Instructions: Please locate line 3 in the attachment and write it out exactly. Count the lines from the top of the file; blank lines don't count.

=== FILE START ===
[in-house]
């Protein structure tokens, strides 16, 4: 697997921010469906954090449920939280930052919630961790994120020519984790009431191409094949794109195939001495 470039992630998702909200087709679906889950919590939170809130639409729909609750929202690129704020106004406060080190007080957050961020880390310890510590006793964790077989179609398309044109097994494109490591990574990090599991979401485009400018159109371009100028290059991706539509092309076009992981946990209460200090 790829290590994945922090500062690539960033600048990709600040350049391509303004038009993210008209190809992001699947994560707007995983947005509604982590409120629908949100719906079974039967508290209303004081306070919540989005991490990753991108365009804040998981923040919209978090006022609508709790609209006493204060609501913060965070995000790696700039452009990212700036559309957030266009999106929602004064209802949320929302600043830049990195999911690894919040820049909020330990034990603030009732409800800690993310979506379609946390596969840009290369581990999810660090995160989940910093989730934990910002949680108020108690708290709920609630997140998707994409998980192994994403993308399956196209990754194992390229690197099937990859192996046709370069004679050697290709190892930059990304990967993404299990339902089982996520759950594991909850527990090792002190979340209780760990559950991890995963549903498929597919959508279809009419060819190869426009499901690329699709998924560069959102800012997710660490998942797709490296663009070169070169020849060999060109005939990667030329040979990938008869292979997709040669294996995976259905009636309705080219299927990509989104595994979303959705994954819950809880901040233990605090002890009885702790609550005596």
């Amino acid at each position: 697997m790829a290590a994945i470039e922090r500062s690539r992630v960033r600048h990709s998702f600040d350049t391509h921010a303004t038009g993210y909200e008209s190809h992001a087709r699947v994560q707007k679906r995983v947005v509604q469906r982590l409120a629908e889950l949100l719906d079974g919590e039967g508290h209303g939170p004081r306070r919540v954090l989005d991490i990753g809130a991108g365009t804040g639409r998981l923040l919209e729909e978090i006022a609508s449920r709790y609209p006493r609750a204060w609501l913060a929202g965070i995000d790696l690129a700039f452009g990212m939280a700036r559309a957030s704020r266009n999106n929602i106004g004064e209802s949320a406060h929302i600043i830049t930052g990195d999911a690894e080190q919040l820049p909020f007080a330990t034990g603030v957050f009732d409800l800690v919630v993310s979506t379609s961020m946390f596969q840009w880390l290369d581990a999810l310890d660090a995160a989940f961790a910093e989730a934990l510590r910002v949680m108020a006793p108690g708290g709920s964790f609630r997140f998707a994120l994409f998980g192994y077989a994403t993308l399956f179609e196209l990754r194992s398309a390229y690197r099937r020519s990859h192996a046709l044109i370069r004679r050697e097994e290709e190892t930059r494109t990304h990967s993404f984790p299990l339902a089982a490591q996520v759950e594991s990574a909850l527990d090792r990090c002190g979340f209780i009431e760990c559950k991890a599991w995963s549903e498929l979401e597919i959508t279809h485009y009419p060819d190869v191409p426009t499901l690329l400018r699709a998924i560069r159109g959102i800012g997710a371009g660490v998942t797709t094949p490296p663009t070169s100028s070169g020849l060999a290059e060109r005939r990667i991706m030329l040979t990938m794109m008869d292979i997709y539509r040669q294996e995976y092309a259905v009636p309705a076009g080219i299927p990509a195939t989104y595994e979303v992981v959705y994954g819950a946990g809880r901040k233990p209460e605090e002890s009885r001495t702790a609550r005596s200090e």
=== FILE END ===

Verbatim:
């Amino acid at each position: 697997m790829a290590a994945i470039e922090r500062s690539r992630v960033r600048h990709s998702f600040d350049t391509h921010a303004t038009g993210y909200e008209s190809h992001a087709r699947v994560q707007k679906r995983v947005v509604q469906r982590l409120a629908e889950l949100l719906d079974g919590e039967g508290h209303g939170p004081r306070r919540v954090l989005d991490i990753g809130a991108g365009t804040g639409r998981l923040l919209e729909e978090i006022a609508s449920r709790y609209p006493r609750a204060w609501l913060a929202g965070i995000d790696l690129a700039f452009g990212m939280a700036r559309a957030s704020r266009n999106n929602i106004g004064e209802s949320a406060h929302i600043i830049t930052g990195d999911a690894e080190q919040l820049p909020f007080a330990t034990g603030v957050f009732d409800l800690v919630v993310s979506t379609s961020m946390f596969q840009w880390l290369d581990a999810l310890d660090a995160a989940f961790a910093e989730a934990l510590r910002v949680m108020a006793p108690g708290g709920s964790f609630r997140f998707a994120l994409f998980g192994y077989a994403t993308l399956f179609e196209l990754r194992s398309a390229y690197r099937r020519s990859h192996a046709l044109i370069r004679r050697e097994e290709e190892t930059r494109t990304h990967s993404f984790p299990l339902a089982a490591q996520v759950e594991s990574a909850l527990d090792r990090c002190g979340f209780i009431e760990c559950k991890a599991w995963s549903e498929l979401e597919i959508t279809h485009y009419p060819d190869v191409p426009t499901l690329l400018r699709a998924i560069r159109g959102i800012g997710a371009g660490v998942t797709t094949p490296p663009t070169s100028s070169g020849l060999a290059e060109r005939r990667i991706m030329l040979t990938m794109m008869d292979i997709y539509r040669q294996e995976y092309a259905v009636p309705a076009g080219i299927p990509a195939t989104y595994e979303v992981v959705y994954g819950a946990g809880r901040k233990p209460e605090e002890s009885r001495t702790a609550r005596s200090e």